This case conceptualization framework is the product of several years of work, including piloting with clients. Parts of it have been posted previously on this website, but the complete case conceptualization framework (including handouts) can be downloaded below.
Our case conceptualization process is informed primarily by two scientific traditions: 1. Contextual behavioral science (e.g., Acceptance and Commitment Therapy or ACT) and 2. Affective science (e.g., basic research on emotions such as shame and compassion). Our goal is to bring research findings from affective science more thoroughly into clinical practice and integrate these with the functional contextual viewpoint found in therapies such as ACT. As such, this case conceptualization framework should be useful to therapists in helping therapists work with highly shame prone and self-critical clients using principles they already know from other evidence-based therapies, such as exposure therapy, behavior therapy, CBT, compassion-focused therapy, dialectical behavior therapy, or ACT. We hope you find it useful and would love any feedback you have when you use it. You can download the full case conceptualization outline using the button below or by clicking on this link.
Case conceptualization forms for assessing critical and compassionate relationship histories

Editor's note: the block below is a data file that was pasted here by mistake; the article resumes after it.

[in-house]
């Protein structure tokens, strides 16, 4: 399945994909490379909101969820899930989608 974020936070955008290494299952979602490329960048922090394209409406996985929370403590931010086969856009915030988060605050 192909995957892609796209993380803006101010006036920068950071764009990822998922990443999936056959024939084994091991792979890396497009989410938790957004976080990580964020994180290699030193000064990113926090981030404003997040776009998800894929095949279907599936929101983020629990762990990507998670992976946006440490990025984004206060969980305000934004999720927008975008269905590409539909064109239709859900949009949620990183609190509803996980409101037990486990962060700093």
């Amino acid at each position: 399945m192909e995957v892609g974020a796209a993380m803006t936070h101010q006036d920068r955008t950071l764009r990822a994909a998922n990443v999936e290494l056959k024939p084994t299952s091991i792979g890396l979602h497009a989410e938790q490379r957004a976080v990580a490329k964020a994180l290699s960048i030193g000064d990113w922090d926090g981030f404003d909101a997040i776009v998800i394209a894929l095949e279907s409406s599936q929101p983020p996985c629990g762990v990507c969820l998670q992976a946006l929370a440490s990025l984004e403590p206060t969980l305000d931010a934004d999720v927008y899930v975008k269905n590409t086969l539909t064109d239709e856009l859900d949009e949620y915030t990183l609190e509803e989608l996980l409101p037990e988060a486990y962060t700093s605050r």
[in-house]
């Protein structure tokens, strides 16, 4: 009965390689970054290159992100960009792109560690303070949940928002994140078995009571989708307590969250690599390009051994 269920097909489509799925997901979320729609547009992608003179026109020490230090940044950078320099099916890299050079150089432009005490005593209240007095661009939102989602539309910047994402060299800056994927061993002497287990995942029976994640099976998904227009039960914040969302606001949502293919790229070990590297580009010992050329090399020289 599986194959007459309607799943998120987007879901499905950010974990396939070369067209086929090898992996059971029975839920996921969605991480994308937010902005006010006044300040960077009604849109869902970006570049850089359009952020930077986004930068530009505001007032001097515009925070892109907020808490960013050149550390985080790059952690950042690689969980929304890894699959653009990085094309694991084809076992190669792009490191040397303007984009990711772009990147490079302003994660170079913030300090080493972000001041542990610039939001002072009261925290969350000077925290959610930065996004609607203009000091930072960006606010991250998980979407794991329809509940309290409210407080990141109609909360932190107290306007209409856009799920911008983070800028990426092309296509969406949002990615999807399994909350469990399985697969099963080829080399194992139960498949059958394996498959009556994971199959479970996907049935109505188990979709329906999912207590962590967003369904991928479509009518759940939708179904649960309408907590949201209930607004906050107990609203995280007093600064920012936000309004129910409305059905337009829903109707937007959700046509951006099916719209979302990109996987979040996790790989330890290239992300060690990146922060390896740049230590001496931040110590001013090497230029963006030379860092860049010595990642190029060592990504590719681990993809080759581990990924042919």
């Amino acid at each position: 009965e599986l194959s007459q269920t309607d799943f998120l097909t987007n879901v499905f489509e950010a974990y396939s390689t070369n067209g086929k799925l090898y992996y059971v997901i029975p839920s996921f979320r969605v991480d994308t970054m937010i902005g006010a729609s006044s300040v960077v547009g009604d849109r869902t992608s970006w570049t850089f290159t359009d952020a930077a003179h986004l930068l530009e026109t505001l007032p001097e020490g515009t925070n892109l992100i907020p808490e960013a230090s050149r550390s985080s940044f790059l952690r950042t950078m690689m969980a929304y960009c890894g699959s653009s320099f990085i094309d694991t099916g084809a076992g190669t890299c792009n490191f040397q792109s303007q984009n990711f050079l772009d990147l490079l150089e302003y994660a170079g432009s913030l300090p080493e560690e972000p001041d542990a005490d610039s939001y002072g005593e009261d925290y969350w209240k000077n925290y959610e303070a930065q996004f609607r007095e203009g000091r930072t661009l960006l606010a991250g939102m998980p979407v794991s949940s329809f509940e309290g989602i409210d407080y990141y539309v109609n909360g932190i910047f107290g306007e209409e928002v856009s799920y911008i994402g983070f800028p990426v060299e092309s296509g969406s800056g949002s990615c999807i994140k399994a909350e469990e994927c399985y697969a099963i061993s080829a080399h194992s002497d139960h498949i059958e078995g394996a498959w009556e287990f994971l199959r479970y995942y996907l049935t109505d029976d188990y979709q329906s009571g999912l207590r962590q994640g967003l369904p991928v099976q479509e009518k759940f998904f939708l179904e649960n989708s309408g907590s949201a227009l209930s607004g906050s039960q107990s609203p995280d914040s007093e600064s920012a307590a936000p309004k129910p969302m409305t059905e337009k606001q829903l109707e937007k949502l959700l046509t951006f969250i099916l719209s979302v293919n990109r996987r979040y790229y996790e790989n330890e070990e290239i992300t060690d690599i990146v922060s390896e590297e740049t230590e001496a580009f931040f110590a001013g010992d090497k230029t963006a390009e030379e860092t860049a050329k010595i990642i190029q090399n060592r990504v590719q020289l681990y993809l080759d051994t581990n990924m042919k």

These forms are included in the document above, but here they are separately if you only want one of the other:
Shame History: This is a handout for clients to assess their history with relationships characterized by criticism and lack of warmth. Read the blog post about this assessment here. More information about how to use this assessment can be found here. This is also included in the comprehensive case conceptualization above.
Warmth History: This is a handout for clients to assess their history with relationships characterized by compassion and warmth. Read the blog post about this assessment here. More information about how to use this assessment can be found here. This is also included in the comprehensive case conceptualization above.
- Criticism vs Responsivity Handout: This handout is meant to help clients understand how a relative lack of warmth in their early relationships may have impacted their tendency toward self-criticism and current approach to relationships. Read the blog post about this handout here.
You may also find this post on using and debriefing self-report measures of shame, self-criticism, and self-compassion with clients. We share a number of standardized assessments that may be useful in working with highly self-critical and shame prone clients, such as the Internalized Shame Scale, the Self-Compassion Scale, and the Early Memories of Warmth Scale.
We’d love your feedback as you try to use these frameworks. Let us know on Facebook, Twitter, or via the website about any reactions or questions you may have or just like us to let us know you appreciate what we’re doing.
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